Nouriel Roubini, an economics professor at New York University and chairman of RGE Monitor, forecasts that the savings rate will ultimately reach 10 percent to 11 percent. What’s critical, he said in a Bloomberg Television interview on June 24, is how quickly it increases.
A rapid rise in the next year because of a collapse in consumption would push the economy, already in its deepest contraction in 50 years, further into recession, he said. If it occurs over a few years, the economy may grow.
Edmund Phelps, winner of the Nobel Prize in economics in 2006 and a professor at Columbia University in New York, said it may take as long as 15 years for households to rebuild what they lost in the recession.
“The only way we’re going to get a healthy, full recovery is over a long period of time, involving households rebuilding their balance sheets,” Phelps said in an interview on June 22 with Bloomberg TV. “There’s no silver bullet that’s going to get us into good shape quickly.”
On this issue I side with Phelps.
The increasing savings rate is a good thing not a bad one. The faster the savings rate rises the better off we will be in the long run.
Fortunately consumer attitudes towards debt have changed and changed for good, something that many have told me would never happen. Retailers are now adjusting for this new reality.
Consumer Spending Stabilizes, Incomes Rise, Wages and Salaries Drop
Bloomberg is reporting U.S. Consumer Spending Rose, Incomes Gained in May.
Consumer spending rose for the first time in three months in May as incomes jumped by the most in a year, a sign that government efforts to revive the economy may be starting to pay off.
The 0.3 percent gain in purchases followed no change in April, the Commerce Department said today in Washington. Incomes surged 1.4 percent, reflecting tax cuts and Social Security payments from the Obama administration’s stimulus and driving up the savings rate to a 15-year high.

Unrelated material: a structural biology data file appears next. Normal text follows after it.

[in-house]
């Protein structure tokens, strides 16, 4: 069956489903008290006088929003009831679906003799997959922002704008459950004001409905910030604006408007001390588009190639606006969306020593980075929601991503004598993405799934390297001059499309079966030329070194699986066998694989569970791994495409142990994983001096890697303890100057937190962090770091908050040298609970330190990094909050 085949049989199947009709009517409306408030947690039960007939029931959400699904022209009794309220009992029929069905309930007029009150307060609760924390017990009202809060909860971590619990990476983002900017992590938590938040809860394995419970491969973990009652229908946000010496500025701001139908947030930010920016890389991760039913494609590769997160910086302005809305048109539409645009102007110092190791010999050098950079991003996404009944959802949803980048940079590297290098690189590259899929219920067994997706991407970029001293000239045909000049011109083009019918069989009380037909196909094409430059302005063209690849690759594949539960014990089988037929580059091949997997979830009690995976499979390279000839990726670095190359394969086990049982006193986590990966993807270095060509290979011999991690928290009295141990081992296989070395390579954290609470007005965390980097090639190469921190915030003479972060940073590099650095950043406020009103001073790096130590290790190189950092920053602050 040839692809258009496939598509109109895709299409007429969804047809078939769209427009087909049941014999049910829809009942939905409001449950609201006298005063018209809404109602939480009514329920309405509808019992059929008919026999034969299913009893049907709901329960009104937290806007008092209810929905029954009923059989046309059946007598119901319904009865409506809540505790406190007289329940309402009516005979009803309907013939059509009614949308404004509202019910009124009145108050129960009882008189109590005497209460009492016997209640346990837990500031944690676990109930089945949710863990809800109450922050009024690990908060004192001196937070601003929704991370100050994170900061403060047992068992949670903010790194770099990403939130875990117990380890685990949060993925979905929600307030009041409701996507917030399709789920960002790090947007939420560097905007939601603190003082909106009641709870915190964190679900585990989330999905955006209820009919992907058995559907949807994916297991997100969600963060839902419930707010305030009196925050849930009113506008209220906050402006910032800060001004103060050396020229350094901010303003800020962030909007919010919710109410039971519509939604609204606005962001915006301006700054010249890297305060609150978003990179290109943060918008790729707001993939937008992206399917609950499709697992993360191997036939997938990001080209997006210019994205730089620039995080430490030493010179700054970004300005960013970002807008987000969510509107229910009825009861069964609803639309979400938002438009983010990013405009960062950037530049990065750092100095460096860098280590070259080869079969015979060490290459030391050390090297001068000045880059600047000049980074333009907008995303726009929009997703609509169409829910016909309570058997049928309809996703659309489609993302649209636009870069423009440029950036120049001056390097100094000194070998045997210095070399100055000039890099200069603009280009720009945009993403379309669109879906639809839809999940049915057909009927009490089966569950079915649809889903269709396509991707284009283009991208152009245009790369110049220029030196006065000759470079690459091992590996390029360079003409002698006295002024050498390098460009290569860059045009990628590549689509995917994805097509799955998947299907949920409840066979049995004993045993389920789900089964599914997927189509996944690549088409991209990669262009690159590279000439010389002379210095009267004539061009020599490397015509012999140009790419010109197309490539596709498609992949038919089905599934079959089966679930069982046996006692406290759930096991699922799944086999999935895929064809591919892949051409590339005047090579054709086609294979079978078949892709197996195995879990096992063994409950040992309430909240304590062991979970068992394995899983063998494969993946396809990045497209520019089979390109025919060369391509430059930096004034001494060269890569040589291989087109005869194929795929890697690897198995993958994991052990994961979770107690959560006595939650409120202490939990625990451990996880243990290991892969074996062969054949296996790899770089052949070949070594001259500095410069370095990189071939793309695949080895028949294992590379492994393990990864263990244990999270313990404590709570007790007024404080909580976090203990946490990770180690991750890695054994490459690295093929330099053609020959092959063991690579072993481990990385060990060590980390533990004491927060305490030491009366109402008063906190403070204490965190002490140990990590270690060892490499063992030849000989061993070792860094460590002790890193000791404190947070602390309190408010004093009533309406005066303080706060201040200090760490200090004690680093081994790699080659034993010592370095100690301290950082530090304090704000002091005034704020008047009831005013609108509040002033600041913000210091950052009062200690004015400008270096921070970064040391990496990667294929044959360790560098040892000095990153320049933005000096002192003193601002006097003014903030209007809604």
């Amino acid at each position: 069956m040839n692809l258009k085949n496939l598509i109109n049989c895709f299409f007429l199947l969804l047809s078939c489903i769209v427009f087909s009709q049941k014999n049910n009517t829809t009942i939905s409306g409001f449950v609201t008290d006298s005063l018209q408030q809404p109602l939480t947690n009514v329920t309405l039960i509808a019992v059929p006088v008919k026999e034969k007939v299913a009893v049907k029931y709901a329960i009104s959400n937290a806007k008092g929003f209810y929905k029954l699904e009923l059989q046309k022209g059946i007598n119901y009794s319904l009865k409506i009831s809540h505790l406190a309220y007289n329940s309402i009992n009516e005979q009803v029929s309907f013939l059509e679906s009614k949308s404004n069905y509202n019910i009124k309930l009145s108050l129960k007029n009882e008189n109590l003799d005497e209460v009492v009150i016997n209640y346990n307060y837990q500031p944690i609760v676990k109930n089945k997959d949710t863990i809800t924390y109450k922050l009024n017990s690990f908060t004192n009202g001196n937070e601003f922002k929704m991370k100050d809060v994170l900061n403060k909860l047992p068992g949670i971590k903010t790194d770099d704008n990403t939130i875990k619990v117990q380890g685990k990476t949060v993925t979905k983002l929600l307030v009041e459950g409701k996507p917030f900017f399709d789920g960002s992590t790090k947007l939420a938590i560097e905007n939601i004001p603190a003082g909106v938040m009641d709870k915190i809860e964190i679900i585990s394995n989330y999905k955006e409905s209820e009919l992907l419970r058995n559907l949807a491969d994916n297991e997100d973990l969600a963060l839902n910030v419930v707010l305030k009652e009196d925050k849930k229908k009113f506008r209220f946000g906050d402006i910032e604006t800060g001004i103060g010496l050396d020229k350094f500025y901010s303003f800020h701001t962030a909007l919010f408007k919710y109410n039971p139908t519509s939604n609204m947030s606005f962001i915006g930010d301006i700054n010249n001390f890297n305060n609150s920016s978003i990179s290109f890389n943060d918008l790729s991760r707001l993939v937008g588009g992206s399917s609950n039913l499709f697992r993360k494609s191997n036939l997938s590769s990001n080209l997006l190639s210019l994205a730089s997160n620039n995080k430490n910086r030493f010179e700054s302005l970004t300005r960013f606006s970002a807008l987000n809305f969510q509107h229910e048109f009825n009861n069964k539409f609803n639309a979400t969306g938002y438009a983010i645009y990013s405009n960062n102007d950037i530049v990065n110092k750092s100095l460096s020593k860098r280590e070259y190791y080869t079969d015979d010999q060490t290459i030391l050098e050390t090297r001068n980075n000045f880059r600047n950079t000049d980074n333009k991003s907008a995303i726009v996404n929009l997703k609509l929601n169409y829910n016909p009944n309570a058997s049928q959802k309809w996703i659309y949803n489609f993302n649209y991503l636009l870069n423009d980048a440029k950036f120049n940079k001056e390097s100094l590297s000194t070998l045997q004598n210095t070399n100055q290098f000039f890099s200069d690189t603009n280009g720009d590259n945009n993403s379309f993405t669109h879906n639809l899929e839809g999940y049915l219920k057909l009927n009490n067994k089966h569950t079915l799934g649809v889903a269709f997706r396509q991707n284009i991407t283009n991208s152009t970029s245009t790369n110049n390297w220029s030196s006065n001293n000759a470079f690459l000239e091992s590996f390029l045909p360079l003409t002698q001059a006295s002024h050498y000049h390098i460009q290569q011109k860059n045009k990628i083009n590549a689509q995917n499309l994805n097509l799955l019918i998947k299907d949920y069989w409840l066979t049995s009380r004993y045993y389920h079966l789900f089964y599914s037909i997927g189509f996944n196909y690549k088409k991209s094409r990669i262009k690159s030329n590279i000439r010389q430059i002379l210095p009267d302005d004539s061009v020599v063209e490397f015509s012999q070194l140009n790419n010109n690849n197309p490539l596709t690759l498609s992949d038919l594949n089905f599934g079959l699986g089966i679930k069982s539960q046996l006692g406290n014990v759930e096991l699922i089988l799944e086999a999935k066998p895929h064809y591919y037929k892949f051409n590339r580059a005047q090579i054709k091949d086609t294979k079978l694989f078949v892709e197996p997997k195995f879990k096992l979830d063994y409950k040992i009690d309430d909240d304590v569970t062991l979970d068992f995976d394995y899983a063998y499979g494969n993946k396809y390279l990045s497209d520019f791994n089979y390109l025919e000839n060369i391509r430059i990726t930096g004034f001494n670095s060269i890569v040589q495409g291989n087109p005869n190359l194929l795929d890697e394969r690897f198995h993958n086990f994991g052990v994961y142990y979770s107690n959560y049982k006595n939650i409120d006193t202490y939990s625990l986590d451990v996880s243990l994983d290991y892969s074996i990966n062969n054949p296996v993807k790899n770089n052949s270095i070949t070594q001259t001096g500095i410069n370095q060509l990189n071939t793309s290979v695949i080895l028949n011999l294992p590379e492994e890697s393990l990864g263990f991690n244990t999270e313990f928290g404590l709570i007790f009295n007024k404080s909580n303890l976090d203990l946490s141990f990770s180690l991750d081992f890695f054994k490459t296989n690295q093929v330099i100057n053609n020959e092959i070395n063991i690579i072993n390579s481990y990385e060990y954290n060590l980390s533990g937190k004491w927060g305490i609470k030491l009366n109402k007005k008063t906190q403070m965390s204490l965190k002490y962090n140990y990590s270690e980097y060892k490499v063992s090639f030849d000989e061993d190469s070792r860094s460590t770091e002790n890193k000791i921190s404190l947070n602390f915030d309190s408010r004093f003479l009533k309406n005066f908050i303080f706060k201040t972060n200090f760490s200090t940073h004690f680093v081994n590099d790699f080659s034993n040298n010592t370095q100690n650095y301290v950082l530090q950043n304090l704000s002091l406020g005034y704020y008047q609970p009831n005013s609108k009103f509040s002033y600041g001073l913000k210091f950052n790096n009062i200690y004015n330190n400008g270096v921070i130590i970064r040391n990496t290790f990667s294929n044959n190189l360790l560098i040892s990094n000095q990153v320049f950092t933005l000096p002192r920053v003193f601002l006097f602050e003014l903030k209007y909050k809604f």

Wages and salaries dropped 0.1 percent in May, showing the effects of mounting job losses.
Today’s report also showed inflation moderated. The price gauge tied to spending patterns rose 0.1 percent from May 2008, the smallest gain since records began in 1959. The Federal Reserve’s preferred gauge of prices, which excludes food and fuel, rose 0.1 percent from a month earlier and was up 1.8 percent from a year earlier.
Adjusted for inflation, spending climbed 0.2 percent, following a 0.1 percent drop the prior month.
U.S. auto sales rose to a 9.9 million-unit rate in May from 9.3 million the prior month. Industry estimates for June show the rate may exceed 10 million for the first time this year.
Car sales will rebound, but it’s important to remember how depressed the current level is. Moreover, a significant portion of sales this year will be profit-losing sales as dealers cut prices to clear inventories. These sales will cut into demand for 2010 as will the silly as well as wasteful, cash for clunkers plan.
Mike “Mish” Shedlock